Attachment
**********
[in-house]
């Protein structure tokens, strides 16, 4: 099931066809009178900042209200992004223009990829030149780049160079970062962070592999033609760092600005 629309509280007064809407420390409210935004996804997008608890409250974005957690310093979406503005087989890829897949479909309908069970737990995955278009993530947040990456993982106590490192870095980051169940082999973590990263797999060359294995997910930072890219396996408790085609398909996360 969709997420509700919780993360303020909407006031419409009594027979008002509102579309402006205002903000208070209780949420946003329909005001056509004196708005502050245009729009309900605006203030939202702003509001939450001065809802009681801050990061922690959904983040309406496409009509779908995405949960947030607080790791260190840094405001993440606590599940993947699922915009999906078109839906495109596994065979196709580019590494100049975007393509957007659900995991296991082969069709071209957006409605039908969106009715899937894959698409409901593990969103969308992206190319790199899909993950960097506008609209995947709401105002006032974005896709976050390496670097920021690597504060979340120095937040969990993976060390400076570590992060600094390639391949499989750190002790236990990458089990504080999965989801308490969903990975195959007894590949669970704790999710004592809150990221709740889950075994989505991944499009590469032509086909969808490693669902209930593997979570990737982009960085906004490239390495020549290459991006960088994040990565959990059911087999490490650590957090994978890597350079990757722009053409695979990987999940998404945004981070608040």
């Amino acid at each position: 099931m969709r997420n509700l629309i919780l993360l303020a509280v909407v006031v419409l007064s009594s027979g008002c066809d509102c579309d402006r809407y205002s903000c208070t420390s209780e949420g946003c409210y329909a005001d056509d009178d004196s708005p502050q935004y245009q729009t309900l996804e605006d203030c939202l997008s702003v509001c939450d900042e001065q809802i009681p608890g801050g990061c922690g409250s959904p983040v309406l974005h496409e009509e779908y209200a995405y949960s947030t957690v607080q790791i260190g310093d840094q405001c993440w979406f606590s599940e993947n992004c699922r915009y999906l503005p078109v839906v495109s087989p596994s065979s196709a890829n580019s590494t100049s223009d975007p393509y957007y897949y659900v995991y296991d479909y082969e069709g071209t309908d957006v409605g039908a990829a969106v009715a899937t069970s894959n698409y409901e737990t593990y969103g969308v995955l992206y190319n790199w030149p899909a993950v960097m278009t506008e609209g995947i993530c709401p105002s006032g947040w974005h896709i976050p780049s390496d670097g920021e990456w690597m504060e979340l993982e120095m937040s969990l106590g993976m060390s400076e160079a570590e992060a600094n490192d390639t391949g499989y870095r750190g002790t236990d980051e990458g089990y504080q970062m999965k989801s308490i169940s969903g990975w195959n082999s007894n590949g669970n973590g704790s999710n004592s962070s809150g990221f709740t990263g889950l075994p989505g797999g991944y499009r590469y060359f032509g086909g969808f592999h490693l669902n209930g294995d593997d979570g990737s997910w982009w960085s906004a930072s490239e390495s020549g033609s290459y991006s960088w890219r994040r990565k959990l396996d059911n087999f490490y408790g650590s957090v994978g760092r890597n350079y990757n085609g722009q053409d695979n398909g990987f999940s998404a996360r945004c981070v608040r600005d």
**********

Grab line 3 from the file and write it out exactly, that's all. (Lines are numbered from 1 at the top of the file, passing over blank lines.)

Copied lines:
């Amino acid at each position: 099931m969709r997420n509700l629309i919780l993360l303020a509280v909407v006031v419409l007064s009594s027979g008002c066809d509102c579309d402006r809407y205002s903000c208070t420390s209780e949420g946003c409210y329909a005001d056509d009178d004196s708005p502050q935004y245009q729009t309900l996804e605006d203030c939202l997008s702003v509001c939450d900042e001065q809802i009681p608890g801050g990061c922690g409250s959904p983040v309406l974005h496409e009509e779908y209200a995405y949960s947030t957690v607080q790791i260190g310093d840094q405001c993440w979406f606590s599940e993947n992004c699922r915009y999906l503005p078109v839906v495109s087989p596994s065979s196709a890829n580019s590494t100049s223009d975007p393509y957007y897949y659900v995991y296991d479909y082969e069709g071209t309908d957006v409605g039908a990829a969106v009715a899937t069970s894959n698409y409901e737990t593990y969103g969308v995955l992206y190319n790199w030149p899909a993950v960097m278009t506008e609209g995947i993530c709401p105002s006032g947040w974005h896709i976050p780049s390496d670097g920021e990456w690597m504060e979340l993982e120095m937040s969990l106590g993976m060390s400076e160079a570590e992060a600094n490192d390639t391949g499989y870095r750190g002790t236990d980051e990458g089990y504080q970062m999965k989801s308490i169940s969903g990975w195959n082999s007894n590949g669970n973590g704790s999710n004592s962070s809150g990221f709740t990263g889950l075994p989505g797999g991944y499009r590469y060359f032509g086909g969808f592999h490693l669902n209930g294995d593997d979570g990737s997910w982009w960085s906004a930072s490239e390495s020549g033609s290459y991006s960088w890219r994040r990565k959990l396996d059911n087999f490490y408790g650590s957090v994978g760092r890597n350079y990757n085609g722009q053409d695979n398909g990987f999940s998404a996360r945004c981070v608040r600005d």